(Australia Aug 1925–19 Jul 1997)
34.3 x 28.4cm image/sheet
Max Wilson was a freelance journalist and photographer who started his career in the 1940s. He worked as a photographer in the Navy during the Second World War and from 1949 to 1955 as a photographer in government departments. He started writing for the ‘Australasian Photo-Review’ at this time and became a member of the Sydney Camera Club. Wilson became an active writer, lecturer and judge during the 1950s and 1960s. He wrote for the ‘Bulletin’, the ‘Sydney Morning Herald’ and ‘Australian Photography’ among other publications. His principal activity was industrial photography and he was a pioneer in colour photography and printing.
‘Vortex’ is a highly modern image whose forms imply both graceful movement and tension. At first glance the image seems to be of a natural form such as a nautilus shell, however closer inspection reveals the form to be made up of a series of interleaved dinner plates, swirling around a central metal circle. The off-centre alignment of the image gives a greater strength to the flow and curve of the lines in the lower half which accentuates the feeling of movement around the circle and into the centre of the void. A strong graphic element is provided by the grid in the centre of the void, which adds regulated lines to balance the circular effect of the plates.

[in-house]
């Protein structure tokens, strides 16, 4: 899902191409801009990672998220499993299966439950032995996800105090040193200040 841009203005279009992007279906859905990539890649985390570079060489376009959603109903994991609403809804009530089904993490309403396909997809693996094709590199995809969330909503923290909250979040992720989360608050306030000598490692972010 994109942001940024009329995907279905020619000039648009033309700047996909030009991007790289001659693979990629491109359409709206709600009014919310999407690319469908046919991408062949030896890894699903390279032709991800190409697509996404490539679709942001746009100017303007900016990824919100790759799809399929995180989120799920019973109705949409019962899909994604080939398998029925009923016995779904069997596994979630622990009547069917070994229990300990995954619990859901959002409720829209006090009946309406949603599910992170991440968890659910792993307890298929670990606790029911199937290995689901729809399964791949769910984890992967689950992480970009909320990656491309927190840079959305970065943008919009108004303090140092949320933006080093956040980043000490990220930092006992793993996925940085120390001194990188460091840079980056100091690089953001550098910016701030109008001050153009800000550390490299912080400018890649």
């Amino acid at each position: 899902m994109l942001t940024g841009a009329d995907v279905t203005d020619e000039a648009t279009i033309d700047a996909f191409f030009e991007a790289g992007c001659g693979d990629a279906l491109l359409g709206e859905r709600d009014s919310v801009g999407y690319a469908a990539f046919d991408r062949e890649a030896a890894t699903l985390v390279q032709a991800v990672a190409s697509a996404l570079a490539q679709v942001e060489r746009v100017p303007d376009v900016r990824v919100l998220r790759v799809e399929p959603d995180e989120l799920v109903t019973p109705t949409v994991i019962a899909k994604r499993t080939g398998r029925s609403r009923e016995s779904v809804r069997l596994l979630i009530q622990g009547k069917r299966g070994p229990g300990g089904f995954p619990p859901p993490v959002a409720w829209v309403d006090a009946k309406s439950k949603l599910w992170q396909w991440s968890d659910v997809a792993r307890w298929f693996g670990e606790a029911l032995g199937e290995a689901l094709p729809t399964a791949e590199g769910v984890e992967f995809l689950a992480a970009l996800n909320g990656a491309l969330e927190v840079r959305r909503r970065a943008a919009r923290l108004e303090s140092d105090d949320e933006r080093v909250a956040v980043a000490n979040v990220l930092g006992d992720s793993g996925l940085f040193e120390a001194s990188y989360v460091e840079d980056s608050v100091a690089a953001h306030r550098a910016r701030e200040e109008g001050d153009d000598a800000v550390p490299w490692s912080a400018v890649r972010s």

It is not known if ‘Vortex’ was a commercial commission or a personal experiment with modernist forms.
© Art Gallery of New South Wales Photography Collection Handbook, 2007
7079 (Editor), Photography: Art Gallery of New South Wales Collection, 2007, 147 (illus.).
Natasha Bullock (Australia) (Curator), Soft Shadows and Sharp Lines: Australian photography from Cazneaux to Dupain, Domain, 2002. no pagination or catalogue numbers
Soft Shadows and Sharp Lines: Australian photography from Cazneaux to Dupain, Art Gallery of New South Wales, 30 Sep 2002–17 Nov 2002.